6. We tend to find that the banks promote higher interest rates for the 3, 6, 12 and 24 month terms as these are the most popular deposit terms and the ones they market the hardest. For some reason the big banks like Commonwealth also tend to market 7 month terms heavily.
    By contrast 8 – 11 month terms and 13 – 23 month terms are less popular, less marketed and don’t carry the headline rates as a result. The theory that you should get a higher rate for a longer investment does however hold true when you look at extremely long terms like 3 years and five years.
    Within the spread of popular terms, most banks usually market a particular term heavily at any one time with a really competitive rate. This may be because they have a particular funding requirement for that period or they are simply trying to create a marketing opportunity in a highly competitive market.

  7. It’s just a rip-off. This month, the 7 month rate is OK, most of the rest are terrible. Next month, it might be the 4 month rate that’s good, and all of the rest will be terrible. When your deposit matures, they’re hoping that you won’t check the currently prevailing rates, and will just roll-over the deposit for the same term, at the terrible rate instead of the good rate.

  8. Are they trying to establish a confusopoly?
     
    Or is it just the old supermarket price discrimination trick?  Offer good prices to those who are prepared to look for them, but rubbish prices for the lazy who pick the first thing they see (a generalisation of SJ’s idea).

  9. BTW, I’ve been observing this phenomenon since about 2004. When CBA first started doing it, I got so annoyed with them that I withdrew everything and shifted to Westpac. Then Westpac started doing it too, plus some other evil stuff, so I went back to CBA as the lesser of two evils.

  10. the short story, after studying this for the last 3 years, is there are two things to consider.
    The first what Jonathan suggested; maturity matching of liabilities against cashflows/investment return to the bank (i.e. alpha). The second thing you want to consider is the term structure of interest rates and what the ‘market’ (i.e. cba) is implying about its view of the money market rates over the period (not just the rba short term cash rate in aus, but returns from off-shore funding sources etc).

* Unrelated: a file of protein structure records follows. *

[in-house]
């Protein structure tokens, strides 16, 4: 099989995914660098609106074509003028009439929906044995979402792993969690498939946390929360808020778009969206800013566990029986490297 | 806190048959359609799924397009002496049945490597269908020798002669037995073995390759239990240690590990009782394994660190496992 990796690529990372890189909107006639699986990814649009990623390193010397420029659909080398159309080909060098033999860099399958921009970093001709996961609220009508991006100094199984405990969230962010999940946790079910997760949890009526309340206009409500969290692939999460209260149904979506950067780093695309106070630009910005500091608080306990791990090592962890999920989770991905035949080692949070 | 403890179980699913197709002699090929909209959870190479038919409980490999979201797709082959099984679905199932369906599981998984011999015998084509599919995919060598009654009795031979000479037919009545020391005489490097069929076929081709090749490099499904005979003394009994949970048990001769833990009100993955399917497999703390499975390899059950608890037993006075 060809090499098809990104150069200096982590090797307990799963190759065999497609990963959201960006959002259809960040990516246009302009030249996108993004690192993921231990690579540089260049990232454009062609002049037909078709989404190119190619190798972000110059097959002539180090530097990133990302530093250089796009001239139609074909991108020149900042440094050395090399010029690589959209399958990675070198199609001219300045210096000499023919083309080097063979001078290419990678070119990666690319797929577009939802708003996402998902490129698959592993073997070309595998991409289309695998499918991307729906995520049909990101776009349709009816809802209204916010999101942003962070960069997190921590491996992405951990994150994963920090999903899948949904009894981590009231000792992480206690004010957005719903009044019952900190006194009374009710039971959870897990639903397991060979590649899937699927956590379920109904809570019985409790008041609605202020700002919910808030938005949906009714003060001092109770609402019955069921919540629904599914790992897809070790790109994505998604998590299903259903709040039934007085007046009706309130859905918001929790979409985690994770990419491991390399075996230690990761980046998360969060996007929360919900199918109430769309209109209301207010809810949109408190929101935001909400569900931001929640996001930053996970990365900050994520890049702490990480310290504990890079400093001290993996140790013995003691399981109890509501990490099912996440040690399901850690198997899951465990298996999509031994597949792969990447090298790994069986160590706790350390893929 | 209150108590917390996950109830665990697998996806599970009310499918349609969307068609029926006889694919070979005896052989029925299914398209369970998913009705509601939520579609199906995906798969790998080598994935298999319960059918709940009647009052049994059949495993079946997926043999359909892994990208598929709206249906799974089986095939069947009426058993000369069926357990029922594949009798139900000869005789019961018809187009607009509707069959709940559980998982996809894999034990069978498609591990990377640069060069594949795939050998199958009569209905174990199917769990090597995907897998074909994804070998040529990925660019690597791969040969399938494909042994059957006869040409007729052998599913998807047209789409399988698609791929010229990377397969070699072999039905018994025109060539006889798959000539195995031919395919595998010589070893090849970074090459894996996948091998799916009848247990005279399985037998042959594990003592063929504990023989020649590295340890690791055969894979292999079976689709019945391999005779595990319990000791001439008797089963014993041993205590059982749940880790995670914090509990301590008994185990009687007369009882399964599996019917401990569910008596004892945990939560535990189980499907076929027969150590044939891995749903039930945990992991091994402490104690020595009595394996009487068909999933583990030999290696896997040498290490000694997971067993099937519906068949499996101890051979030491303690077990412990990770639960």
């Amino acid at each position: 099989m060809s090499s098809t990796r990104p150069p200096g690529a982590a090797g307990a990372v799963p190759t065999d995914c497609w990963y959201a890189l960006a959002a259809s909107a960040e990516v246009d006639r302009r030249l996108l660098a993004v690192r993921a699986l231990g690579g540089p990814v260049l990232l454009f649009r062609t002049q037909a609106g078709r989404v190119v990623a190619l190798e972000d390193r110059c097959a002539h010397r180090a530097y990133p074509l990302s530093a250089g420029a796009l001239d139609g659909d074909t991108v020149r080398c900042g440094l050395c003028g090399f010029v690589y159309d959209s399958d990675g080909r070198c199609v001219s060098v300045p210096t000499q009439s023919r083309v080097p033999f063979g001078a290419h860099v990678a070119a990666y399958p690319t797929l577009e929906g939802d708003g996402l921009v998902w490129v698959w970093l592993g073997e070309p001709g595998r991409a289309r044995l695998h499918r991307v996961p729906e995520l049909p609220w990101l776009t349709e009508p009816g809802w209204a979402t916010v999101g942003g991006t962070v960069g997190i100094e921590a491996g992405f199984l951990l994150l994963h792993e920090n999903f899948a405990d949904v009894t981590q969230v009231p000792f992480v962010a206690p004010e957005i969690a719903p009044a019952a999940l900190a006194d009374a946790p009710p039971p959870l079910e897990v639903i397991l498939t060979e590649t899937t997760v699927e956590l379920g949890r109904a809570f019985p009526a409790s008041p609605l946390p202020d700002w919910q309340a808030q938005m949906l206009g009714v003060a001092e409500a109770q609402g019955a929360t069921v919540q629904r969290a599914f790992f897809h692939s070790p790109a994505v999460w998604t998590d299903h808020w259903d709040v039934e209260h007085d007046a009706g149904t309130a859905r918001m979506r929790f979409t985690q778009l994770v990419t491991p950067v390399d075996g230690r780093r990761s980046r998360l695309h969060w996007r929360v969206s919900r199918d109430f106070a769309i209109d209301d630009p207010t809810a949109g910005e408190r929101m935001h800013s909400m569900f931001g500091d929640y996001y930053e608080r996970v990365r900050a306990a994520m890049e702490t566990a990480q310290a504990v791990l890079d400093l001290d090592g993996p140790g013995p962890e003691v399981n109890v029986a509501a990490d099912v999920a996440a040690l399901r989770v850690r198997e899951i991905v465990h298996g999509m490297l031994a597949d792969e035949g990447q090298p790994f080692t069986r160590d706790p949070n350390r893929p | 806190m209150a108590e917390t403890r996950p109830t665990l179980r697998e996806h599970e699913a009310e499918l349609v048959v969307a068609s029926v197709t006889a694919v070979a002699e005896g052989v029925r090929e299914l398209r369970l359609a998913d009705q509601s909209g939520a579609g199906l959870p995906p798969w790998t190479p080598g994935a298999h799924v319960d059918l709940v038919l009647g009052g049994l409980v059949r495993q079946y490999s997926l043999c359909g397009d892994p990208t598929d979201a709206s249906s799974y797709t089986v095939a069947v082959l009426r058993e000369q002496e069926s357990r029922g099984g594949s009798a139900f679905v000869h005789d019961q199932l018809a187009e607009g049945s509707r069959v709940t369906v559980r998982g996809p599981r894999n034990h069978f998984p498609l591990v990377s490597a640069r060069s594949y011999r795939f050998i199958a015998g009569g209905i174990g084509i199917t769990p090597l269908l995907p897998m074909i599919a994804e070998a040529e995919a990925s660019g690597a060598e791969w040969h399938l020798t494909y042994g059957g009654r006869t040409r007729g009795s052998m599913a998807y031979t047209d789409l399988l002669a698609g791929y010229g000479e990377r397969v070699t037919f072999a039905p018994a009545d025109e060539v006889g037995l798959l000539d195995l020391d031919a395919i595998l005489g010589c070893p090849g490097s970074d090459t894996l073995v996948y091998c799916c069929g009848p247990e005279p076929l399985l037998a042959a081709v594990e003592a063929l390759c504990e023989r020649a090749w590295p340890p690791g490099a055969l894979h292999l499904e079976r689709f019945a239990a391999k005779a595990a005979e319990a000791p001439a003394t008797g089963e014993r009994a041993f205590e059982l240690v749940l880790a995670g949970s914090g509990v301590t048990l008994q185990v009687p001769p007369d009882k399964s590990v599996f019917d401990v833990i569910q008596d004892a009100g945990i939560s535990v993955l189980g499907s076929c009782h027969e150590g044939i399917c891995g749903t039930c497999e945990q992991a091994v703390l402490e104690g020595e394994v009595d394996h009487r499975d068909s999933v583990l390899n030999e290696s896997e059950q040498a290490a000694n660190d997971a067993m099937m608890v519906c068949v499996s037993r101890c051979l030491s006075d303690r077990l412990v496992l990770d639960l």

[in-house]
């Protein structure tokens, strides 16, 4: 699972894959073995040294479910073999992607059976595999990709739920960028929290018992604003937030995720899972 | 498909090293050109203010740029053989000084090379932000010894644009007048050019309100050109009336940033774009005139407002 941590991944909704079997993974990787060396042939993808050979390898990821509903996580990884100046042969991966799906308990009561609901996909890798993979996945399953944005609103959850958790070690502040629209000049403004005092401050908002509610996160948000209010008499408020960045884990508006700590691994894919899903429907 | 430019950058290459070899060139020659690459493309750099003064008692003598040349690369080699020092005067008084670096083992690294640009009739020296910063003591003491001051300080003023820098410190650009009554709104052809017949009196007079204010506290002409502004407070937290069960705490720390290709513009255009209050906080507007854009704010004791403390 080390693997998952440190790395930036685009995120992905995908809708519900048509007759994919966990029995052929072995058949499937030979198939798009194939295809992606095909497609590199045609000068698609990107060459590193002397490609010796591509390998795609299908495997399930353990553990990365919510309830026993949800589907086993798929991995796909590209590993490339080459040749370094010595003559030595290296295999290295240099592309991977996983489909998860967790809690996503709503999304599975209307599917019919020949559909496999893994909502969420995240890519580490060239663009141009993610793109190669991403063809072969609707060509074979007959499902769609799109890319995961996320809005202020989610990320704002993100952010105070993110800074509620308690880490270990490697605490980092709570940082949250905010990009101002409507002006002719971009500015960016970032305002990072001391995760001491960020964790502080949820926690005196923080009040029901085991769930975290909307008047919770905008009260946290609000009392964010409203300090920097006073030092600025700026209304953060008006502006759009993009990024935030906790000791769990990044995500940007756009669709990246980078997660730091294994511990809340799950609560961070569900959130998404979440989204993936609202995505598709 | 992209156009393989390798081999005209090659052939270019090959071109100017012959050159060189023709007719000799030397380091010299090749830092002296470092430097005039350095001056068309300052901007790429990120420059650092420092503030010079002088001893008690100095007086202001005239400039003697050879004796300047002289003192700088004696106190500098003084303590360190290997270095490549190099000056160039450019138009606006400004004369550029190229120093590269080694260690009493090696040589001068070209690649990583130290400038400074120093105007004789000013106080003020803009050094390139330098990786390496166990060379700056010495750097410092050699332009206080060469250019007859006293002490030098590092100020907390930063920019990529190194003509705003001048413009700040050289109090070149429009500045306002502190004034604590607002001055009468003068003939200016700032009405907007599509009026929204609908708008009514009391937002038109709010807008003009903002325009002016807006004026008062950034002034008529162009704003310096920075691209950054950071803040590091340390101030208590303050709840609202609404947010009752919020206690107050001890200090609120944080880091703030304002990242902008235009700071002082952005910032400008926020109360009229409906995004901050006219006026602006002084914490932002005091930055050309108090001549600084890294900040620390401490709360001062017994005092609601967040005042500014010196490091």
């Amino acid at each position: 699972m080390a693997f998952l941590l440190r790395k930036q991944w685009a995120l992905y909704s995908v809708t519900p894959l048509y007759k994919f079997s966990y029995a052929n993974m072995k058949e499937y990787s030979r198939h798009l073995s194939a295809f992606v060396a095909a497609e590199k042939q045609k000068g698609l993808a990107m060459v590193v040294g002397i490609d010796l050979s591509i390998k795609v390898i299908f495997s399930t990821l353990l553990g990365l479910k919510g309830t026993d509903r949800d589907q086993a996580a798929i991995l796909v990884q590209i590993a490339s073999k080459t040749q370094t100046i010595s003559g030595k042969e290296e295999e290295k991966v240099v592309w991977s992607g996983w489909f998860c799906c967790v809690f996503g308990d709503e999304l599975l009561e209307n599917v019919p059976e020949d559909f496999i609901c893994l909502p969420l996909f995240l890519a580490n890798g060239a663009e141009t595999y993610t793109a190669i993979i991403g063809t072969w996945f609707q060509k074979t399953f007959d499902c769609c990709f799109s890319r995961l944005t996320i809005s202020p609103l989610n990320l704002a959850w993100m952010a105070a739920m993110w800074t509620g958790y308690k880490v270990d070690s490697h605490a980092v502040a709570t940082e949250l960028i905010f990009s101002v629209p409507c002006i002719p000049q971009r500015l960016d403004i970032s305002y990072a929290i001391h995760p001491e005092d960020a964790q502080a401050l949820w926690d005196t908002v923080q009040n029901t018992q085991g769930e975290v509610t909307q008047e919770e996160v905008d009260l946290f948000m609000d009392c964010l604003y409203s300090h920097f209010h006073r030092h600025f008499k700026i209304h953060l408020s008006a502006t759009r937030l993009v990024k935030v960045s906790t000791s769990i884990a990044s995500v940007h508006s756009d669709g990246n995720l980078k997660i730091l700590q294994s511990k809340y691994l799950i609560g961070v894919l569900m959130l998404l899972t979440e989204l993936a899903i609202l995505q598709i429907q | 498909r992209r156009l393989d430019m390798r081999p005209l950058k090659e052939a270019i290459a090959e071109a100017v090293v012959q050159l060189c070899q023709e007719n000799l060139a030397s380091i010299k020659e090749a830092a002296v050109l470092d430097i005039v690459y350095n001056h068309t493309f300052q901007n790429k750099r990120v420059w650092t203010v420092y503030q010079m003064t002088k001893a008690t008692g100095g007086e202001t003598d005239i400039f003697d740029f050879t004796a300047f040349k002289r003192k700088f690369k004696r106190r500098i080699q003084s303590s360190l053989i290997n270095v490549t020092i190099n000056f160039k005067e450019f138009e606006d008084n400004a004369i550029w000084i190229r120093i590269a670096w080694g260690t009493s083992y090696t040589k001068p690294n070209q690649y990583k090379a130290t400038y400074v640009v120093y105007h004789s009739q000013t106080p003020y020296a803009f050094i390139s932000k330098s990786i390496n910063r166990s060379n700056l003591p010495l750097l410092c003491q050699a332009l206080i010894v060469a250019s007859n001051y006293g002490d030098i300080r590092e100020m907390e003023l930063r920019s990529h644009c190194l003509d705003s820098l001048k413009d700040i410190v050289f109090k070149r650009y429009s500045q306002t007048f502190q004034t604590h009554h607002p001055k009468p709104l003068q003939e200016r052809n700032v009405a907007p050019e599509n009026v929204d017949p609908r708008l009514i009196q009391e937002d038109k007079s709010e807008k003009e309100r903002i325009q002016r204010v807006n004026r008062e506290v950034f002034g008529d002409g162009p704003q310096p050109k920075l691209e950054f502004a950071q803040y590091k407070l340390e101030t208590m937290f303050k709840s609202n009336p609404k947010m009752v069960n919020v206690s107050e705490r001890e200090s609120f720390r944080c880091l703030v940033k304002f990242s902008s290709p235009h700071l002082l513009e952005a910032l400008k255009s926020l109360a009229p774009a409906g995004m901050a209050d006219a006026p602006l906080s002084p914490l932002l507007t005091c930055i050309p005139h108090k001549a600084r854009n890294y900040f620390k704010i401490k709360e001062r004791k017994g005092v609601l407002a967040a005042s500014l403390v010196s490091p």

They jam these two things into a black box and outcomes the rates you see. Everyone is in awe at the magic (or confused as hell as to how they came up with them)
    The term structure of interest rates iss where economics and finance converge.
     

  11. “They jam these two things into a black box and outcomes the rates you see. Everyone is in awe at the magic (or confused as hell as to how they came up with them)
    The term structure of interest rates iss where economics and finance converge.”
    This is stupid, almost beyond belief. In what way exactly have you been “studying this for the last 3 years”? Theory is fine up to a point, but when it doesn’t match observed reality, you have to at least consider that there’s something wrong with either your theory or your assupmtions.
    As someone qualified in both finance and economics I can tell you that this ain’t the place where economics and finance converge. Finance theory offers no insights into this at all. It’s pure price discrimination. Exploitation of those remaining people who can’t belivee that their bank will rip them off.

  12. Just to clarify my original question: the RBA rate – 4.75% – is considered the risk-free rate. Now, bank deposits in Australia are government guaranteed, and are thus, I would assume, risk-free as well.
    So how can banks offer a higher rate than the RBA? Do bank deposits carry some additional risk that I’m not aware of?

  13. Although some of you have touched on it, the answer is about renewals. When a term deposit expires, it is automatically renewed for the same period. Often there is little notification of maturation meaning it’s hard to know when it’s coming back up. The bank says that it will be matured again for the same period (at the prevailing “market” rates) so most consumers will just let it roll over obliviously.

    So… if a bank knows that customers (or a sizeable minority, at least) will blindly roll-over at whatever rates apply, it’s in their interest to ensure that roll-over rates are very low. However, in order to get new business they need to have competitive rates. As suggested above, people will want to invest for ~6 months, so if the 5 month rate is good, that’s what new customers will choose, while rolling-over muppets will get a dodgy rate for 6 months. In 5 months time, I guarantee you that the 5 month rate will be pathetic and the 6 month rate will be good. And so, the cycle continues, with banks trying to extract all consumer surplus from their unaware customers.

    Think “Monopolistic competition”

    My advice – invest in shares.

  14. Matt, the rate set by the RBA is an overnight rate, whereas banks need to fund 30 year mortgages with longer term liabilities than overnight loans. Further, APRA is pushing them to increase the term of their liabilities just as the cost has gone up. Competition for term deposits is what has pushed the rate up and when the counterfactual is to borrow in the very expensive wholesale market, rates will very readily decouple from the overnight rate set by the RBA. The anomaly described by the author is, I am convinced, a sign that the glory days of retail term deposits are nearly over.

    Since I posted my initial comment there have continued to be improvements in credit markets, including ME Bank returning to 3yr RMBS issuance this week, when it upsized a deal and priced it at BBSW+100 without government support. This represents a circa 30 basis point improvement since Dec.

    Term deposit rates will fall. It’s as simple as that.